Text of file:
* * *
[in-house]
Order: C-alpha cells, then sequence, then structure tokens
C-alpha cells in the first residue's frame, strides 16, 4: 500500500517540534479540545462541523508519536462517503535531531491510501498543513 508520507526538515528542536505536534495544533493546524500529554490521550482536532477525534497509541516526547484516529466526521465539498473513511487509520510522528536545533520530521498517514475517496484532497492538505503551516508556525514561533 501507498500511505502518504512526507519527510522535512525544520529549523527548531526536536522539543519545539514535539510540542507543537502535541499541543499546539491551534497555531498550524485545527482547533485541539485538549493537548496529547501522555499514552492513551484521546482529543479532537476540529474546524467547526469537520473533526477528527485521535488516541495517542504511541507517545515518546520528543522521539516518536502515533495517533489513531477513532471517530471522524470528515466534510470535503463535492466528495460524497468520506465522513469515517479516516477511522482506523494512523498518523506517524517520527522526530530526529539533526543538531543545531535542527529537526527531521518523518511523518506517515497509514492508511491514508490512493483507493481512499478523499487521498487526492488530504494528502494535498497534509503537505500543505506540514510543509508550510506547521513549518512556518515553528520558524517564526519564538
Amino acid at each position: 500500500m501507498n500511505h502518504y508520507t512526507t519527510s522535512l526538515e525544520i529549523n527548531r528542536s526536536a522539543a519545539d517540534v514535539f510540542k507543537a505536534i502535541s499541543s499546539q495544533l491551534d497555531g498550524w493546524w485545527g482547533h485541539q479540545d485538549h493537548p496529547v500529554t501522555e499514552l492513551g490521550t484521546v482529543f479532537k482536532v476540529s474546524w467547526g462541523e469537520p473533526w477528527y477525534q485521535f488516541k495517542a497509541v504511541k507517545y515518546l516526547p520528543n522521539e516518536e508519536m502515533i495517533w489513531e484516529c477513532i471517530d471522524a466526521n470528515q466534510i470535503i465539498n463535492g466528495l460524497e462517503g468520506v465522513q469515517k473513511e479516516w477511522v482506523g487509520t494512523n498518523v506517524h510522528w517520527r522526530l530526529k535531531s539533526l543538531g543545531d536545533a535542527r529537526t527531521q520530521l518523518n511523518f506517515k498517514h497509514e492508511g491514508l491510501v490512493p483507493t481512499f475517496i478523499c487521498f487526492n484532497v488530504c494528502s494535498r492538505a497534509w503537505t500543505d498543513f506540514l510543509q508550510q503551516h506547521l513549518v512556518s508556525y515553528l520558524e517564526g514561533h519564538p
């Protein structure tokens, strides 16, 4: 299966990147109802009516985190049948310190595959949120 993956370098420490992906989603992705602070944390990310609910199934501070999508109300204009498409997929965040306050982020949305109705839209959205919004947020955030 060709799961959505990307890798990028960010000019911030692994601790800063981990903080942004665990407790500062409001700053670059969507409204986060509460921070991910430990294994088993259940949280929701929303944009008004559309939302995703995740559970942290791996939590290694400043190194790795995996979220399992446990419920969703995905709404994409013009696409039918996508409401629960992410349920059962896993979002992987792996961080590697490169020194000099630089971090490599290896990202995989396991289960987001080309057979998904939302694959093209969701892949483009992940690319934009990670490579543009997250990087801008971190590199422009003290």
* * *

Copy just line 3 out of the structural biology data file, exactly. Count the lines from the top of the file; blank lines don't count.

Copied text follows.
C-alpha cells in the first residue's frame, strides 16, 4: 500500500517540534479540545462541523508519536462517503535531531491510501498543513 508520507526538515528542536505536534495544533493546524500529554490521550482536532477525534497509541516526547484516529466526521465539498473513511487509520510522528536545533520530521498517514475517496484532497492538505503551516508556525514561533 501507498500511505502518504512526507519527510522535512525544520529549523527548531526536536522539543519545539514535539510540542507543537502535541499541543499546539491551534497555531498550524485545527482547533485541539485538549493537548496529547501522555499514552492513551484521546482529543479532537476540529474546524467547526469537520473533526477528527485521535488516541495517542504511541507517545515518546520528543522521539516518536502515533495517533489513531477513532471517530471522524470528515466534510470535503463535492466528495460524497468520506465522513469515517479516516477511522482506523494512523498518523506517524517520527522526530530526529539533526543538531543545531535542527529537526527531521518523518511523518506517515497509514492508511491514508490512493483507493481512499478523499487521498487526492488530504494528502494535498497534509503537505500543505506540514510543509508550510506547521513549518512556518515553528520558524517564526519564538